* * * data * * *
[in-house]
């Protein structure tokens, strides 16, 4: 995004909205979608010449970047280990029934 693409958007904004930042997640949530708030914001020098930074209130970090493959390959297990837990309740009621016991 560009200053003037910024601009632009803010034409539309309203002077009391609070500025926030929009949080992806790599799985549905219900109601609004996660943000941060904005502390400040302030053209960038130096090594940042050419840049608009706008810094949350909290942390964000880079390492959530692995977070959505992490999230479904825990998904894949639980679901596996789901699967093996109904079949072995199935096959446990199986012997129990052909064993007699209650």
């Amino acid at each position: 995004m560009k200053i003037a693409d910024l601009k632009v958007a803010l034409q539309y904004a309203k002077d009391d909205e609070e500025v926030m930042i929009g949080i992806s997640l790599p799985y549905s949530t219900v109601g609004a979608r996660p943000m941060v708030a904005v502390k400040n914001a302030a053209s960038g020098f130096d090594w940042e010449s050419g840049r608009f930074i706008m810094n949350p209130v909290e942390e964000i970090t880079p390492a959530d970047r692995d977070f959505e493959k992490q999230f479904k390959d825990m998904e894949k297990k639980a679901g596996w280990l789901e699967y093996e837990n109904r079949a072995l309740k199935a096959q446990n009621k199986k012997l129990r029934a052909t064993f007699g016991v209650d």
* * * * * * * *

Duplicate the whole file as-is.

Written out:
[in-house]
């Protein structure tokens, strides 16, 4: 995004909205979608010449970047280990029934 693409958007904004930042997640949530708030914001020098930074209130970090493959390959297990837990309740009621016991 560009200053003037910024601009632009803010034409539309309203002077009391609070500025926030929009949080992806790599799985549905219900109601609004996660943000941060904005502390400040302030053209960038130096090594940042050419840049608009706008810094949350909290942390964000880079390492959530692995977070959505992490999230479904825990998904894949639980679901596996789901699967093996109904079949072995199935096959446990199986012997129990052909064993007699209650």
């Amino acid at each position: 995004m560009k200053i003037a693409d910024l601009k632009v958007a803010l034409q539309y904004a309203k002077d009391d909205e609070e500025v926030m930042i929009g949080i992806s997640l790599p799985y549905s949530t219900v109601g609004a979608r996660p943000m941060v708030a904005v502390k400040n914001a302030a053209s960038g020098f130096d090594w940042e010449s050419g840049r608009f930074i706008m810094n949350p209130v909290e942390e964000i970090t880079p390492a959530d970047r692995d977070f959505e493959k992490q999230f479904k390959d825990m998904e894949k297990k639980a679901g596996w280990l789901e699967y093996e837990n109904r079949a072995l309740k199935a096959q446990n009621k199986k012997l129990r029934a052909t064993f007699g016991v209650d």